Rates and Outcomes of Diabetic End-Stage Renal Disease Among Registered Native People in Saskatchewan

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Abstract

Objective

To determine the rates and outcomes of diabetic end-stage renal disease (ESRD) among registered native people and non-native people in Saskatchewan.

Design

Retrospective population-based study using data from the Canadian Organ Replacement Registry.

Setting

Saskatchewan.

Patients

All patients with diabetic ESRD diagnosed between Jan. 1, 1981, and Dec. 31, 1990.

Main outcome measures

Incidence rates of diabetic ESRD in the general population, rates of diabetic ESRD among patients with diabetes mellitus, nature of initial dialysis treatment, length of survival from start of dialysis, cause of death and renal transplant rates.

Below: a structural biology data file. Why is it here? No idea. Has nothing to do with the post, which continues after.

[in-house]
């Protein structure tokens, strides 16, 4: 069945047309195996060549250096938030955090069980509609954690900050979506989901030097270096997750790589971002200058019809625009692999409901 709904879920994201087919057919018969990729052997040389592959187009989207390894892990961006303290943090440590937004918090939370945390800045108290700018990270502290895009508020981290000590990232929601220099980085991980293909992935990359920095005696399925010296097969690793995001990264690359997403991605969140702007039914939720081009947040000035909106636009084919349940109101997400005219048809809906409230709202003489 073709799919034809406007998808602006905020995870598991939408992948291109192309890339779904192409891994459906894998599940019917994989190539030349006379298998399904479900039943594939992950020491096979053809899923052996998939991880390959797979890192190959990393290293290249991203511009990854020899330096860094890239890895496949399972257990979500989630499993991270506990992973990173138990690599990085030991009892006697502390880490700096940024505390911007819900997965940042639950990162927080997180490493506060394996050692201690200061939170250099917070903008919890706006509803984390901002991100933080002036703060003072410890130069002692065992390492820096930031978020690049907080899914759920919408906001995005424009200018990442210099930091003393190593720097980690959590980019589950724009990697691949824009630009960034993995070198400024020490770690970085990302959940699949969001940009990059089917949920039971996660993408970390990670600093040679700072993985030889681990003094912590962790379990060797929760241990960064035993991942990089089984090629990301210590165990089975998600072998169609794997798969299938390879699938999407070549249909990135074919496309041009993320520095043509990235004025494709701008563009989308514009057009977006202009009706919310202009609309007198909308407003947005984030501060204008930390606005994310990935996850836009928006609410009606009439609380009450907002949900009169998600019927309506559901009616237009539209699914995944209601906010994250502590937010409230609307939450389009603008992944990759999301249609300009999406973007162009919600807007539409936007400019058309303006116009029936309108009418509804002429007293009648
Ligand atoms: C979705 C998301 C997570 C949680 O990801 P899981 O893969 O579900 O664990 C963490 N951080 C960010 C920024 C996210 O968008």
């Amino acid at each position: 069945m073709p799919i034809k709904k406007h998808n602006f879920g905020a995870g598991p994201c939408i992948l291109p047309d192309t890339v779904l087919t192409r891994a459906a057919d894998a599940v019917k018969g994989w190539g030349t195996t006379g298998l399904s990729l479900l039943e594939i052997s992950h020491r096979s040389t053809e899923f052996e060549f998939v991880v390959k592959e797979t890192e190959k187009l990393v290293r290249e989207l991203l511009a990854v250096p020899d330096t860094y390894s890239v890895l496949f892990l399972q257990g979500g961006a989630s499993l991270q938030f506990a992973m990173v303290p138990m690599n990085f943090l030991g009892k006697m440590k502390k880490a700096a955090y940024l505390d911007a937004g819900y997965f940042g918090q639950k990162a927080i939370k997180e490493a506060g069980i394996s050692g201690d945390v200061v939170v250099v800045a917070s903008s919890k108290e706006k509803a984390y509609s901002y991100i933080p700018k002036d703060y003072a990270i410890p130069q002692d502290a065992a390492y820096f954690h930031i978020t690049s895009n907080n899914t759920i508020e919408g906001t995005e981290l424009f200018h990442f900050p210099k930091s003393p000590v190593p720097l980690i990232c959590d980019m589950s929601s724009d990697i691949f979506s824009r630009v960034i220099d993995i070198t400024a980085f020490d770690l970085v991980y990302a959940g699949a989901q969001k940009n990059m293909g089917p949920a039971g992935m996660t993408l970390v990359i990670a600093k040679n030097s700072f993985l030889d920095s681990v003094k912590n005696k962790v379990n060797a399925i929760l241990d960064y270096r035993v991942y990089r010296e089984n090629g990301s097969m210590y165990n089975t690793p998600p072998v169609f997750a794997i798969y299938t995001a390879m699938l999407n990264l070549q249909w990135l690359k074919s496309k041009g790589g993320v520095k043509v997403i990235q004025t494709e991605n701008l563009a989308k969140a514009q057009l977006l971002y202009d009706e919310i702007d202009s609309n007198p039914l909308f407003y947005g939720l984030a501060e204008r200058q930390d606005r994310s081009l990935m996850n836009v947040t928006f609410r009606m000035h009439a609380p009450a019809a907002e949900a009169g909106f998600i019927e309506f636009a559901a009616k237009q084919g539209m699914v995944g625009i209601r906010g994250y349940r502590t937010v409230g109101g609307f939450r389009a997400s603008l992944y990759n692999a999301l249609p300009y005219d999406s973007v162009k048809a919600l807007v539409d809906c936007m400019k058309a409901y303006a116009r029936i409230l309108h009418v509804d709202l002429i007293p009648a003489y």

Results

The 10-year incidence rates of diabetic ESRD were higher among all age groups among registered native people than among non-native people. The overall relative risk ratio for native people was 16.2. When a higher prevalence of diabetes among native people was taken into account, native diabetic people were still seven times as likely as non-native diabetic people to manifest diabetic ESRD. The median survival from start of dialysis was under 2 years in both groups, but more native people died of stroke and more non-native people died of heart disease. Non-native diabetic people were more likely than native diabetic people to receive renal transplants.

Conclusions

Although the overall incidence of diabetic ESRD in Saskatchewan is increasing, registered native people have a disproportionate risk for this serious complication.

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